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Great Barrier Island

36°19'12" S 175°29'10" N

Great Barrier Island (often referred to as The Barrier), at 285 square kilometres (110 sq mi), is the sixth-largest island in New Zealand after i) the South Island, ii) the North Island, iii) Stewart Island/Rakiura, iv) Chatham Island, and v) Auckland Island.

It is situated 100 kilometres (62 mi) to the north-east of central Auckland in the outer Hauraki Gulf and comes under the local authority of Auckland Council.

The remote island was initially exploited for its minerals and kauri trees and had minimal agriculture. It is now inhabited by a small population of 852 people, mostly making a living out of farming and tourism. The majority of the diverse environments of the island (around 60% of the total area) is administered as nature reserve by the Department of Conservation.

Captain Cook had named the island Great Barrier Island for the barrier it forms between the Hauraki Gulf and the open sea. With a maximum length (north-south) of some 43 kilometres (27 mi), The Barrier and Coromandel Peninsula (directly to its south) protect the gulf from the storms of the Pacific Ocean to the east. Consequently, the island boasts highly contrasting coastal environments.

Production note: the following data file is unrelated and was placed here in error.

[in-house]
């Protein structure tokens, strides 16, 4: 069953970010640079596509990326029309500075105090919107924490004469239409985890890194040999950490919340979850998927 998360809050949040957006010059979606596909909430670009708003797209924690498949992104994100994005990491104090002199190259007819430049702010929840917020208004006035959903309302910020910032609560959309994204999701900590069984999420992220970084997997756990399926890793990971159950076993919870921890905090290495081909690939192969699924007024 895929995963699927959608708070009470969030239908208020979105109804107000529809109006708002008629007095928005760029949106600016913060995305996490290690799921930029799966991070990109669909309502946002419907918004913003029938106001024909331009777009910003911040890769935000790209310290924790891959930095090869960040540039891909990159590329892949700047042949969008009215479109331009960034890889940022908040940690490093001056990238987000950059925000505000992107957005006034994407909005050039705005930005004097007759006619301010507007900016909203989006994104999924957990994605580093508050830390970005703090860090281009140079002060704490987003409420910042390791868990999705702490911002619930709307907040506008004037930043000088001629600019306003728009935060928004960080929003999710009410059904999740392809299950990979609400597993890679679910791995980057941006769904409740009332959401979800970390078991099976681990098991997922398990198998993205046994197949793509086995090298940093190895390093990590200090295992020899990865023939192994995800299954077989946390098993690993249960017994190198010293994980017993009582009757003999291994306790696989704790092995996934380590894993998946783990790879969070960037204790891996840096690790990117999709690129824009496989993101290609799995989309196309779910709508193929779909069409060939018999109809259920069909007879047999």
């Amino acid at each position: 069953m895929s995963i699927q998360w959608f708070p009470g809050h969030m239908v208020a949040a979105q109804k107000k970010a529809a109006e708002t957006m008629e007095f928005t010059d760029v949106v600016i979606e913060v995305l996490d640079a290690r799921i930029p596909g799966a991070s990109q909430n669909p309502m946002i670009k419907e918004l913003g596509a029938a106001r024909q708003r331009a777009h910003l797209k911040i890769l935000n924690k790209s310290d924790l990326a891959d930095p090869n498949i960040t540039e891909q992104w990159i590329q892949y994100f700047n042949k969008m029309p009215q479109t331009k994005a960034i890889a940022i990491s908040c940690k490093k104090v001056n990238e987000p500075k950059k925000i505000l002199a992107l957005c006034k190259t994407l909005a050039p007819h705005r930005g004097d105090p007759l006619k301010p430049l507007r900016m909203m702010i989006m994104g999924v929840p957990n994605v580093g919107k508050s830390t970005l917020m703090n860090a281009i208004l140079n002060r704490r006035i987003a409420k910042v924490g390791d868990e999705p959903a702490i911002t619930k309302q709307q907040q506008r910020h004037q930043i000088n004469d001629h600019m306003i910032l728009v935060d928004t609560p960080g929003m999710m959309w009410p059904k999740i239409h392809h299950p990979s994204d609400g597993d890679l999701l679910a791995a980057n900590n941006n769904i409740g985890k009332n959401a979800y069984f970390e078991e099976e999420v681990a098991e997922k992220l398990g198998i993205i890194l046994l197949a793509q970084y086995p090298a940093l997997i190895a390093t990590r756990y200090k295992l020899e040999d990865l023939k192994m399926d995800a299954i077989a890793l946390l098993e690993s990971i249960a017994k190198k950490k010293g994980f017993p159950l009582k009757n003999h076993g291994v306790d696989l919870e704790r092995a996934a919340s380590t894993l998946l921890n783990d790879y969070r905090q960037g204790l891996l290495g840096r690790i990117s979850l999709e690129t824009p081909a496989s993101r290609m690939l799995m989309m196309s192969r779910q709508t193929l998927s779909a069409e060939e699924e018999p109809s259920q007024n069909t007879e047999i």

The eastern coast comprises long, clear beaches, windswept sand-dunes, and heavy surf. The western coast, sheltered and calm, is home to hundreds of tiny, secluded bays which offer some of the best diving and boating in the country. The inland holds several large and biologically diverse wetlands, along with rugged hill country (bush or heath in the more exposed heights), as well as old-growth and regenerating kauri forests. Note that despite its name, Great Barrier Island is not a sandbar barrier which is often defined as the correct use of the term.

Great Barrier is free of some of the more troublesome introduced pests that plague the native ecosystems of other parts of New Zealand, thus being a relative haven for native bird and plant populations. Rare animals found on the island include Brown Teal ducks, Black Petrel seabirds and North Island Kākā parrots.

Cruise ships can tender ashore.

Contact your shipping agent for more information.

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